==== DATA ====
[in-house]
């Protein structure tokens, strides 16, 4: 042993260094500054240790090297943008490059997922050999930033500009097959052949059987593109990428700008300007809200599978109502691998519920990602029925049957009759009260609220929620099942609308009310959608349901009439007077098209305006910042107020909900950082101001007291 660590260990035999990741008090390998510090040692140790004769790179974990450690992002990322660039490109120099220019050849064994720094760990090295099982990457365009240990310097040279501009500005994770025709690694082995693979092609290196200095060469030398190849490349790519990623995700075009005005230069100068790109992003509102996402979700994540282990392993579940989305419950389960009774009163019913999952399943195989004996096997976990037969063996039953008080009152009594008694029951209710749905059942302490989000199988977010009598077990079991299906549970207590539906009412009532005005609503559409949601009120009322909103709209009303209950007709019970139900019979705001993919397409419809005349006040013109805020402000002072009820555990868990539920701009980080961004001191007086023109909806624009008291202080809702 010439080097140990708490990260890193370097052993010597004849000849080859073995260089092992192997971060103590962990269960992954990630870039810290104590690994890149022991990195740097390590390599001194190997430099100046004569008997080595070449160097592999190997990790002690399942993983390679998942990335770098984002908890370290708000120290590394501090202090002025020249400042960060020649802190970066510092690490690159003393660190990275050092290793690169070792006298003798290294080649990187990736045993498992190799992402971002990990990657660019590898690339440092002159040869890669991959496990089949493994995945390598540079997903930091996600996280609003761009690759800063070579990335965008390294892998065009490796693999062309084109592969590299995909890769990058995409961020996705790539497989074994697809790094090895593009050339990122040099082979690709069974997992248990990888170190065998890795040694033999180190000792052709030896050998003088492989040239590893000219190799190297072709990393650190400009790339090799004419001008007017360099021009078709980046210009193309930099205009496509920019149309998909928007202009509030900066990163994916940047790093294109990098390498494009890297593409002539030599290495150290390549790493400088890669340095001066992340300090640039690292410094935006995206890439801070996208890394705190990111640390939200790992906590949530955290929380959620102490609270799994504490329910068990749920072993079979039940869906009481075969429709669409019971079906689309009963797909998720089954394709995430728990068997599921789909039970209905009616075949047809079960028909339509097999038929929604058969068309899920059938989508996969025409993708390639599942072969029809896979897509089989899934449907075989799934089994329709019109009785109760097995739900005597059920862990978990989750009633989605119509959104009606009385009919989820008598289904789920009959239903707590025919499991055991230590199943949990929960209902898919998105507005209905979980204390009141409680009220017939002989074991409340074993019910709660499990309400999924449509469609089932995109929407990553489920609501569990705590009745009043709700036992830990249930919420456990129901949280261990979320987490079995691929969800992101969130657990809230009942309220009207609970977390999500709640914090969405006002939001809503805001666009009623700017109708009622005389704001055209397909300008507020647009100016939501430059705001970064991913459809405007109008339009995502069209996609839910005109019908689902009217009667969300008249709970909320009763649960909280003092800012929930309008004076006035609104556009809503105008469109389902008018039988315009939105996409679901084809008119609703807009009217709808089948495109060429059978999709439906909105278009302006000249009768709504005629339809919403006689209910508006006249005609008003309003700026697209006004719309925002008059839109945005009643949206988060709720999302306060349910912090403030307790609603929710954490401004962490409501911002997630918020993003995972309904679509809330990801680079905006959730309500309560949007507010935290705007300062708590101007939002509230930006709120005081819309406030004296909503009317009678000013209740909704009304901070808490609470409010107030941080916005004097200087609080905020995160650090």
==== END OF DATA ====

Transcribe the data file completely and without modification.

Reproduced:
[in-house]
């Protein structure tokens, strides 16, 4: 042993260094500054240790090297943008490059997922050999930033500009097959052949059987593109990428700008300007809200599978109502691998519920990602029925049957009759009260609220929620099942609308009310959608349901009439007077098209305006910042107020909900950082101001007291 660590260990035999990741008090390998510090040692140790004769790179974990450690992002990322660039490109120099220019050849064994720094760990090295099982990457365009240990310097040279501009500005994770025709690694082995693979092609290196200095060469030398190849490349790519990623995700075009005005230069100068790109992003509102996402979700994540282990392993579940989305419950389960009774009163019913999952399943195989004996096997976990037969063996039953008080009152009594008694029951209710749905059942302490989000199988977010009598077990079991299906549970207590539906009412009532005005609503559409949601009120009322909103709209009303209950007709019970139900019979705001993919397409419809005349006040013109805020402000002072009820555990868990539920701009980080961004001191007086023109909806624009008291202080809702 010439080097140990708490990260890193370097052993010597004849000849080859073995260089092992192997971060103590962990269960992954990630870039810290104590690994890149022991990195740097390590390599001194190997430099100046004569008997080595070449160097592999190997990790002690399942993983390679998942990335770098984002908890370290708000120290590394501090202090002025020249400042960060020649802190970066510092690490690159003393660190990275050092290793690169070792006298003798290294080649990187990736045993498992190799992402971002990990990657660019590898690339440092002159040869890669991959496990089949493994995945390598540079997903930091996600996280609003761009690759800063070579990335965008390294892998065009490796693999062309084109592969590299995909890769990058995409961020996705790539497989074994697809790094090895593009050339990122040099082979690709069974997992248990990888170190065998890795040694033999180190000792052709030896050998003088492989040239590893000219190799190297072709990393650190400009790339090799004419001008007017360099021009078709980046210009193309930099205009496509920019149309998909928007202009509030900066990163994916940047790093294109990098390498494009890297593409002539030599290495150290390549790493400088890669340095001066992340300090640039690292410094935006995206890439801070996208890394705190990111640390939200790992906590949530955290929380959620102490609270799994504490329910068990749920072993079979039940869906009481075969429709669409019971079906689309009963797909998720089954394709995430728990068997599921789909039970209905009616075949047809079960028909339509097999038929929604058969068309899920059938989508996969025409993708390639599942072969029809896979897509089989899934449907075989799934089994329709019109009785109760097995739900005597059920862990978990989750009633989605119509959104009606009385009919989820008598289904789920009959239903707590025919499991055991230590199943949990929960209902898919998105507005209905979980204390009141409680009220017939002989074991409340074993019910709660499990309400999924449509469609089932995109929407990553489920609501569990705590009745009043709700036992830990249930919420456990129901949280261990979320987490079995691929969800992101969130657990809230009942309220009207609970977390999500709640914090969405006002939001809503805001666009009623700017109708009622005389704001055209397909300008507020647009100016939501430059705001970064991913459809405007109008339009995502069209996609839910005109019908689902009217009667969300008249709970909320009763649960909280003092800012929930309008004076006035609104556009809503105008469109389902008018039988315009939105996409679901084809008119609703807009009217709808089948495109060429059978999709439906909105278009302006000249009768709504005629339809919403006689209910508006006249005609008003309003700026697209006004719309925002008059839109945005009643949206988060709720999302306060349910912090403030307790609603929710954490401004962490409501911002997630918020993003995972309904679509809330990801680079905006959730309500309560949007507010935290705007300062708590101007939002509230930006709120005081819309406030004296909503009317009678000013209740909704009304901070808490609470409010107030941080916005004097200087609080905020995160650090």